We already brought you part one of our list of 15 things you didn’t know about Jimi Hendrix, and now we’re back with part two! Keep reading to learn seven more fascinating and little-known facts about one of America’s favorite music legends, Jimi Hendrix.
Number Seven: He Used Music as a Religion. Hendrix classified the music he played as part of the “electric church.” According to him, he wanted his music to be part of a safe place that anyone could access and experience his music in a sort of religious way. He liked the idea of music bringing people together without judgments.
Number Six: He Was an Autodidact. Did you know Hendrix taught himself how to play guitar? He first learned on the one-string ukulele we mentioned in part one, but he then realized he could teach himself even more on an actual guitar. He had never taken a single guitar lesson in his life.
Number Five: He Couldn’t Actually Read Music. Speaking of guitar lessons, Hendrix never learned how to read music. He learned how to play by ear, rather than by reading notes on a page.
Number Four: One of His Most Popular Songs Is a Cover. His hit song, “All Along the Watchtower,” was actually written and recorded by Bob Dylan less than one year before Hendrix covered it. After Hendrix died, Dylan began playing the song the same way Hendrix did as a tribute to him.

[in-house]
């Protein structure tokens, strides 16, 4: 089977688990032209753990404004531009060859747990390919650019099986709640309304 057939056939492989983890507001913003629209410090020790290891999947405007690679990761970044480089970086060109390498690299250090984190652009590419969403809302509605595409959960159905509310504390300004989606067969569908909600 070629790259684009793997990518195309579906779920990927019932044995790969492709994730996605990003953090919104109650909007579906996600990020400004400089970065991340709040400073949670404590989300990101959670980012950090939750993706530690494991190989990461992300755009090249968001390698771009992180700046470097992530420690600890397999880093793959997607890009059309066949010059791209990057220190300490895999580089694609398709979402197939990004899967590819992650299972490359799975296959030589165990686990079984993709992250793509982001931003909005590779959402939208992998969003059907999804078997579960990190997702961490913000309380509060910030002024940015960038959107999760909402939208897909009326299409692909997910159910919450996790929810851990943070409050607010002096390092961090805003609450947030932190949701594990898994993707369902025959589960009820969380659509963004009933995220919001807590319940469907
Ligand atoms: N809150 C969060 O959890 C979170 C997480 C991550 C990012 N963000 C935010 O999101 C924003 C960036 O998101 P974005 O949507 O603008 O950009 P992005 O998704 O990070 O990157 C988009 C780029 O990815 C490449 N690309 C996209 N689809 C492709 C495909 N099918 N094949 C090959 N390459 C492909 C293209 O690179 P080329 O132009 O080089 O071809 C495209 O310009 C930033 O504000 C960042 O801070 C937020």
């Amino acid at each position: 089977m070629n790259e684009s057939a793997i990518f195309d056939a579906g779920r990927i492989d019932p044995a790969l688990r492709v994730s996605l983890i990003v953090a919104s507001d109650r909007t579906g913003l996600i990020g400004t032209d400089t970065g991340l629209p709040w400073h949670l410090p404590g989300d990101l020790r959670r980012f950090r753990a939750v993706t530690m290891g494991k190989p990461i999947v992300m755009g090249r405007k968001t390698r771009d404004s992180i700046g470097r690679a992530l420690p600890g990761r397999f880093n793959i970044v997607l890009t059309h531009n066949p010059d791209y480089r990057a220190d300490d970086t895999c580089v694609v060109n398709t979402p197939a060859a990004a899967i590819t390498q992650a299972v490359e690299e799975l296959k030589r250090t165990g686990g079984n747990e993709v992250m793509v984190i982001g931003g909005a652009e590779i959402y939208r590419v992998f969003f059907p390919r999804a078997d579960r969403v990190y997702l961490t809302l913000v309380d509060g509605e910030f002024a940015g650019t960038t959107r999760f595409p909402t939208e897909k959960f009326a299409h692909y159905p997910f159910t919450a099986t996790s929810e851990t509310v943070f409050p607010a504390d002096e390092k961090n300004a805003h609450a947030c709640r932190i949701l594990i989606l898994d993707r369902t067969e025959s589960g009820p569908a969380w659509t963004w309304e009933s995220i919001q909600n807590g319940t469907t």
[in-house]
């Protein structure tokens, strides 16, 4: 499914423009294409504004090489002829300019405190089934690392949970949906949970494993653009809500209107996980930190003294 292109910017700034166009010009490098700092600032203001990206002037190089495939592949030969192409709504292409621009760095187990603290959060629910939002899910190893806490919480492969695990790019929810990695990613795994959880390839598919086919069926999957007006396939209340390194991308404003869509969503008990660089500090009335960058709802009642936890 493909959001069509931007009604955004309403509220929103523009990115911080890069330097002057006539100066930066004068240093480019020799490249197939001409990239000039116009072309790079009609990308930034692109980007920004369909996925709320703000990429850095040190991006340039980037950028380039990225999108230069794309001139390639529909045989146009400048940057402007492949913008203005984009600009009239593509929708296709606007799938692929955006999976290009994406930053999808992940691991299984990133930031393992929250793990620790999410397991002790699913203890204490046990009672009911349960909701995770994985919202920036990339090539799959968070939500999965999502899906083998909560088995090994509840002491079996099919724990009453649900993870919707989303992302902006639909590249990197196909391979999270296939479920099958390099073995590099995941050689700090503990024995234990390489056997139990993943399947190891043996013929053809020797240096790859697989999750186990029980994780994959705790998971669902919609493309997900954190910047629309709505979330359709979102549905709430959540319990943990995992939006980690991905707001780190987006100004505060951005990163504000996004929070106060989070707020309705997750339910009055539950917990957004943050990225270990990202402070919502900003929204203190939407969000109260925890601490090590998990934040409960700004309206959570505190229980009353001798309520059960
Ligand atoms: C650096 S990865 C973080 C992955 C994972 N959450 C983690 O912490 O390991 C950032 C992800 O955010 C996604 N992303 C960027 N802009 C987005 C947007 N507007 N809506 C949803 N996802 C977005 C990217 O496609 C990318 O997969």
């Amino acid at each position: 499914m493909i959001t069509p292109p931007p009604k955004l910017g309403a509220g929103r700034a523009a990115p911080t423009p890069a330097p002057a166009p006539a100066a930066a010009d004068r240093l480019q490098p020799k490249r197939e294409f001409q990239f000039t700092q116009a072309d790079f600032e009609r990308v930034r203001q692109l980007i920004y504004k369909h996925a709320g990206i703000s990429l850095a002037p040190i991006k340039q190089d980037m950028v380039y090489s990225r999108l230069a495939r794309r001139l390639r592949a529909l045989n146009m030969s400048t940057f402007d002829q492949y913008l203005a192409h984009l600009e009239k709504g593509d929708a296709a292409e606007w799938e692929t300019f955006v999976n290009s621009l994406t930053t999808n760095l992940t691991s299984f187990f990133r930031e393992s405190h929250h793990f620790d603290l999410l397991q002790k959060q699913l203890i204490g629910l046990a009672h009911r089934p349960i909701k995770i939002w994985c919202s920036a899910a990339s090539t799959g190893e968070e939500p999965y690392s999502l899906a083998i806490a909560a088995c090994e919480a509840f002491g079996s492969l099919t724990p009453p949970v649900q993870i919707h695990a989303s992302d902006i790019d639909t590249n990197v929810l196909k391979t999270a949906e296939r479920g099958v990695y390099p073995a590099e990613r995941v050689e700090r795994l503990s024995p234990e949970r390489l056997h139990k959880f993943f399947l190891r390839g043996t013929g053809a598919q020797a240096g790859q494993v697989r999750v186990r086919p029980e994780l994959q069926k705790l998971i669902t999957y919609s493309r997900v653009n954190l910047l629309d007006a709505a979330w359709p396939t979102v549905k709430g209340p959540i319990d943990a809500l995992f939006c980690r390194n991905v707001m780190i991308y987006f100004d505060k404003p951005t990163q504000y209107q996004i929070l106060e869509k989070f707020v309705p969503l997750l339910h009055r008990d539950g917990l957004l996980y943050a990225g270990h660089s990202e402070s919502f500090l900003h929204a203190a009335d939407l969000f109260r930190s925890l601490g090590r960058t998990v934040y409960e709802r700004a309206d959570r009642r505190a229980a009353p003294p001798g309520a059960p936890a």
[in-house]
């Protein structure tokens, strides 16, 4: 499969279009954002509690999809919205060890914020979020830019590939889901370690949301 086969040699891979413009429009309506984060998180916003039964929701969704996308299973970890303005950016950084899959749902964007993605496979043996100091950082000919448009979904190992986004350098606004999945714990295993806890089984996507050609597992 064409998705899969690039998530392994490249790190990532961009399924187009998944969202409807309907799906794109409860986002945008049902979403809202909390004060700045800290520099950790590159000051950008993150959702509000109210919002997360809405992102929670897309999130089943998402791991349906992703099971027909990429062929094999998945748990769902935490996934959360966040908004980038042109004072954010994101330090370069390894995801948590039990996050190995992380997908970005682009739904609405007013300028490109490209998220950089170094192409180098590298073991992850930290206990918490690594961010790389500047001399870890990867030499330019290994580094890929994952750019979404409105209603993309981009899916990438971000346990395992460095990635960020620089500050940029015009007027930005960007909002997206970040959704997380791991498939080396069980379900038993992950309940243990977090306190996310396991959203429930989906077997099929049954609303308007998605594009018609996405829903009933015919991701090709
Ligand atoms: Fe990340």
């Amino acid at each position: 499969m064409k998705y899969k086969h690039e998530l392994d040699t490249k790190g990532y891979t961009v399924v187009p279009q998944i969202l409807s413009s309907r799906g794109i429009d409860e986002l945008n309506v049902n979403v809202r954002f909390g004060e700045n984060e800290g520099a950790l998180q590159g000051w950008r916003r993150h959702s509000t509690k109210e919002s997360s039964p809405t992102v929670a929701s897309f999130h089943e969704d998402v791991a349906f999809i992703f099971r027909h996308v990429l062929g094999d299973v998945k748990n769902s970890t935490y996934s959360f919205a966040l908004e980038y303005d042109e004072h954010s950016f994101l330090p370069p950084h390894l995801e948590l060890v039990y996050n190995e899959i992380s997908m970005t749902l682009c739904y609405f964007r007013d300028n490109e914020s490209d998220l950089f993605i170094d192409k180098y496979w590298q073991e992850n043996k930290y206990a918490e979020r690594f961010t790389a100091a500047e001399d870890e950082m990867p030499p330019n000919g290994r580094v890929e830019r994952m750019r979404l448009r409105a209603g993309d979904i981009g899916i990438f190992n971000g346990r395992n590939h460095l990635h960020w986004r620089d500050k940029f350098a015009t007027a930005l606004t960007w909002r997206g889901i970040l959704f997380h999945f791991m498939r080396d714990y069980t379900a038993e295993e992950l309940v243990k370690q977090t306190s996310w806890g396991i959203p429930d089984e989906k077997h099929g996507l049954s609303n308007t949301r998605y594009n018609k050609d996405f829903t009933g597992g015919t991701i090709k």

Number Three: He May Have Had Two Children. Hendrix definitely has one son – James Sundquist. However, he may have a daughter as well, Tamika Hendrix. However, there has never been DNA testing to prove that Tamika is Hendrix’s daughter.
Number Two: He Loved Comic Books. Hendrix would often reference comic book characters when talking with friends. In addition to Spider-Man, Hendrix was also a fan of Batman.
Number One: He Wrote a Screenplay. It’s true! This man truly was a genius. His screenplay, written entirely by himself, was called Moon Dust. The main character, named The Powerful Sound King, was based on his own personality. Other characters in the screenplay were based off of Spider-Man characters.